Frank Lunding, a political operative for Larry Agran—Irvine's legendary, scandal-scarred political boss—is suing the City of Irvine because his publication that began as a brazen campaign tool for Agran's re-elections isn't being distributed in city offices along with traditional local newspapers.
In a lawsuit filed this week inside Orange County's Ronald Reagan Federal Courthouse, Lunding is demanding taxpayers pay him damages because he claims city officials are violating his free speech rights by labeling his Irvine Community News & Views (ICNV) a "political related publication" and banning it from news racks inside city hall.
"Although the city permits the OC Weekly, the Irvine World News and many other publications to be distributed from the news racks, the city has barred ICNV from the news racks based upon discriminatory animus against the viewpoint and the content of ICNV," the 14-page lawsuit states. "ICNV frequently publishes news articles regarding improprieties by the city, city council members and other city officials as well as critical editorials and letters to the editor."
The publication began as a partisan political slate mailer. Lobbyists and corporate executives hoping to keep Agran and his then-council majority in power beginning for the 2008 election spent more than $100,000 to create the impression with voters that the paper was an independent news outlet and not an elaborate campaign flier. Those Agran allies were eager to keep winning lucrative public contracts worth tens of millions of dollars annually—especially at the Great Park project.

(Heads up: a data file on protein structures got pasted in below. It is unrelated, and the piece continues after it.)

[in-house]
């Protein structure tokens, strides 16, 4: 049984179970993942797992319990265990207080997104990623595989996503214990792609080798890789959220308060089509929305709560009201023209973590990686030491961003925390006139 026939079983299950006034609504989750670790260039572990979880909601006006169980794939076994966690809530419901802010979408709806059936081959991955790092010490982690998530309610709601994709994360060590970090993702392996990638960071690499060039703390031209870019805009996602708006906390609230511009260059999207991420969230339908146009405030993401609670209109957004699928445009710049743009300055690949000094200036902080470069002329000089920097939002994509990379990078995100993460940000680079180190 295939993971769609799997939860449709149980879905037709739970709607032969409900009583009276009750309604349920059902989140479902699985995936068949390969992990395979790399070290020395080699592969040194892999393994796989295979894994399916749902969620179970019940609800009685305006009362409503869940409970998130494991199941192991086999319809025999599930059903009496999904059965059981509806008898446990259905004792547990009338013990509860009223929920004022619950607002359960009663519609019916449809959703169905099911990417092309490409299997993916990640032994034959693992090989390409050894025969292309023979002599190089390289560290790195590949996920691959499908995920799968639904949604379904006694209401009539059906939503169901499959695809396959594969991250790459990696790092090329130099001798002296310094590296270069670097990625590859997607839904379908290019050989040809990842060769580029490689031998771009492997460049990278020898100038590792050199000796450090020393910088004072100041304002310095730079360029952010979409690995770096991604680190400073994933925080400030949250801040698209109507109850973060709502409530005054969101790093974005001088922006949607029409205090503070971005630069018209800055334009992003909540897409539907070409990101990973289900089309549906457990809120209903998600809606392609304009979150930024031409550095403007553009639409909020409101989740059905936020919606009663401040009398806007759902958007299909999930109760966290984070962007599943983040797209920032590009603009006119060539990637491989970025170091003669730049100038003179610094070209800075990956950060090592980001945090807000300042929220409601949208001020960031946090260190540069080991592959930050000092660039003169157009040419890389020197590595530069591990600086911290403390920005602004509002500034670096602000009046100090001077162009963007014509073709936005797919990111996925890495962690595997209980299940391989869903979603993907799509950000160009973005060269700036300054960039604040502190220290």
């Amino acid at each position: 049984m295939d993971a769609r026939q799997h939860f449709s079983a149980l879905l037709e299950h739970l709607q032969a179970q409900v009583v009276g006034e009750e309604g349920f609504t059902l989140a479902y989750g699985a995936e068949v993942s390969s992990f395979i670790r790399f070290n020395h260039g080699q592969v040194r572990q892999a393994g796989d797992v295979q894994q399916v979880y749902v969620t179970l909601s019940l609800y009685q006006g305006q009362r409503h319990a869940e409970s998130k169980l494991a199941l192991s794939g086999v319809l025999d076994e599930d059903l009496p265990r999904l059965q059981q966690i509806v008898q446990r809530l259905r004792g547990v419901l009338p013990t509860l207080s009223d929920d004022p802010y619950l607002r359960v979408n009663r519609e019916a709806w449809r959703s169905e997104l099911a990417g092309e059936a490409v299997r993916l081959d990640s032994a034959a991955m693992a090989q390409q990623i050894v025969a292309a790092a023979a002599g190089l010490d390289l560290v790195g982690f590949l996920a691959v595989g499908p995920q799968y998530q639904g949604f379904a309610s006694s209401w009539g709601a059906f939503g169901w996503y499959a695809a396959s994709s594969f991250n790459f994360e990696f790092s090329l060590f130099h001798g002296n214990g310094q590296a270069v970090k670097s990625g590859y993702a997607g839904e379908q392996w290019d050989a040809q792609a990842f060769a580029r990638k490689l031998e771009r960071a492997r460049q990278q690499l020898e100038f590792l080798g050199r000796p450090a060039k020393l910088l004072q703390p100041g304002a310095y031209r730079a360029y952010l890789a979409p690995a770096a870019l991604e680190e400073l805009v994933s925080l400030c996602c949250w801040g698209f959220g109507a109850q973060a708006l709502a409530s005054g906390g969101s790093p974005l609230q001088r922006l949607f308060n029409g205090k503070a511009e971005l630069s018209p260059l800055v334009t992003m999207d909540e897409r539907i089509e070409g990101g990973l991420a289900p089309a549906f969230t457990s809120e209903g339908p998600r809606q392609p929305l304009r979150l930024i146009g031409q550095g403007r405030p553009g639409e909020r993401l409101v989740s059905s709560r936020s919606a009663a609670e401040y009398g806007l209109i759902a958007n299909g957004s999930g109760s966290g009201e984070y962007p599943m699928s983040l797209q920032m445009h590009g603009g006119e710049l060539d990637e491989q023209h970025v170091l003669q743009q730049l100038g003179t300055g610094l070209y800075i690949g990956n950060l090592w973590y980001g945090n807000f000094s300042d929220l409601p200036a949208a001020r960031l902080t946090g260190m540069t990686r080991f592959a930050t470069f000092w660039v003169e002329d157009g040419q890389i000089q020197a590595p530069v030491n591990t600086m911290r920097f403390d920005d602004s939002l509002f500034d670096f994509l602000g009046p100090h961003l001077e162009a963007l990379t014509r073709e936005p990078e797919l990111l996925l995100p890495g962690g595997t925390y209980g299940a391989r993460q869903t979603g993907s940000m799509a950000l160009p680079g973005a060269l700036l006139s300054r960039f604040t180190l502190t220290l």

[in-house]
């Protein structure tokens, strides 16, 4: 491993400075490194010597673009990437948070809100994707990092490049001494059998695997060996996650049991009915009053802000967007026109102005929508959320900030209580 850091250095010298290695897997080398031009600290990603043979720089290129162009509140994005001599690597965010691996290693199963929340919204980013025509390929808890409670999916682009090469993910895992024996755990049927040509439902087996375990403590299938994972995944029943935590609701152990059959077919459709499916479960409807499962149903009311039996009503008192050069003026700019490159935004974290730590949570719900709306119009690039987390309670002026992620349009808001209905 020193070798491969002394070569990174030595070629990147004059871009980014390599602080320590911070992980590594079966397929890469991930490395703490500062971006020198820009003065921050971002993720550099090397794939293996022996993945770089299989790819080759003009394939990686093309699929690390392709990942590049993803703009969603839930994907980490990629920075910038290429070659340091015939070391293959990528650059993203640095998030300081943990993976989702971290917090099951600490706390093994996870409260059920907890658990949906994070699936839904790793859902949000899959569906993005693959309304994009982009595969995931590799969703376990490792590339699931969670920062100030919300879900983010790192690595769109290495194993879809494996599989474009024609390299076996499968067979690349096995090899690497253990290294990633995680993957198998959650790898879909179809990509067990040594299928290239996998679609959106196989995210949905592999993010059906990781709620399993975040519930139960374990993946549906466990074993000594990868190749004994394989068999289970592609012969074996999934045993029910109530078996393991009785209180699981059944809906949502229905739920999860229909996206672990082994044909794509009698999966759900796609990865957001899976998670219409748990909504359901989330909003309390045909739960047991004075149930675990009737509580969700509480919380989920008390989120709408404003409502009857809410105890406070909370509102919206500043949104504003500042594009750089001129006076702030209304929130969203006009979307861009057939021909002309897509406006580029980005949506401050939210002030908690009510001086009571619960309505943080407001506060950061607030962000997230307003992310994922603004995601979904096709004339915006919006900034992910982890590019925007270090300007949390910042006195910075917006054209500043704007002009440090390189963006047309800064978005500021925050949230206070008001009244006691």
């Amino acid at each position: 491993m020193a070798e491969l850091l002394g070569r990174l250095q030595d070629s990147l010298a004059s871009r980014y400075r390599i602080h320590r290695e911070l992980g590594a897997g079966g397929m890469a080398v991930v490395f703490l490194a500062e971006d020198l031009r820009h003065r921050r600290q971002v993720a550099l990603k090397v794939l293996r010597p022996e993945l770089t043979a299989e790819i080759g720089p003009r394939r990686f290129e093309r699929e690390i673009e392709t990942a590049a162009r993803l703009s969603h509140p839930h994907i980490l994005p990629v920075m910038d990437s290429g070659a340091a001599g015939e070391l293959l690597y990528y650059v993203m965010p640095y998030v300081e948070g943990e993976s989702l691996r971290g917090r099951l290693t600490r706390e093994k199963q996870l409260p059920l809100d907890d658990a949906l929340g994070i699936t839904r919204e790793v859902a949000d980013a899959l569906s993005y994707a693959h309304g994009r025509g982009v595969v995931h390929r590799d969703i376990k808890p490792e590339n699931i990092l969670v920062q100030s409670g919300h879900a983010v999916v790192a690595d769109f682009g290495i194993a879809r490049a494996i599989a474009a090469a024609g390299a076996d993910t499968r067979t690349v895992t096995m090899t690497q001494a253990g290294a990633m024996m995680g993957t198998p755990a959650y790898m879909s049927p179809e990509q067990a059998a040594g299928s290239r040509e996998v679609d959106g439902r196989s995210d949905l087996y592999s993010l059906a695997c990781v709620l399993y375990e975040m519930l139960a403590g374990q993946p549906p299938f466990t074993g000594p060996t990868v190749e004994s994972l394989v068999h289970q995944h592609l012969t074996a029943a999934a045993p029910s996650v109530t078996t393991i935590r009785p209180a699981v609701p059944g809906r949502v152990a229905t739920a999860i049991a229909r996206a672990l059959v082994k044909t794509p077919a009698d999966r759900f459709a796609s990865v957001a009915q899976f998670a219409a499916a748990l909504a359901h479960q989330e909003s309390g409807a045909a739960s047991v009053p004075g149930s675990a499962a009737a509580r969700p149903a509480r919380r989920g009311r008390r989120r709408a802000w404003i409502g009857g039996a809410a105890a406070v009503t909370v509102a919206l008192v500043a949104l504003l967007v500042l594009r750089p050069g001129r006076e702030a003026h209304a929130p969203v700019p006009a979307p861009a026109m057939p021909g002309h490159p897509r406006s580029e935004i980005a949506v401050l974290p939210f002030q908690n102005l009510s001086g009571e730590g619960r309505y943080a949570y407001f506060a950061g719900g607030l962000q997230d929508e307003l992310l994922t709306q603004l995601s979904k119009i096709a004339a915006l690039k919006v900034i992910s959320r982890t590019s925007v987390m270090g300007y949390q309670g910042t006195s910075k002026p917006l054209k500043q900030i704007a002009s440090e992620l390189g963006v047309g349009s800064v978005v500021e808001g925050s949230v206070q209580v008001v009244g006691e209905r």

After Republican candidates took control of the city council with Agran's historic 2014 defeat, the ICNV "terminated its slate mailer status" and became a real "community newspaper" printing 21,000 copies monthly in hopes of countering coverage by more traditional news publications, according to Fredrick D. Woocher, the Los Angeles-based lawyer who has represented Democratic candidates for decades and filed the lawsuit for Lunding,
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Woocher argues that the city's "discriminatory" acton violates his client's "equal protection" rights under the U.S. Constitution and he wants a court order permitting the publication's city hall distribution as well as "reasonable" financial damages to be determined later.
City officials have not yet filed a formal response.
Agran and his political allies are expected to try to take back control over the city and its coffers in this year's election.
U.S. District Court Judge Andrew J. Guilford will preside over the case.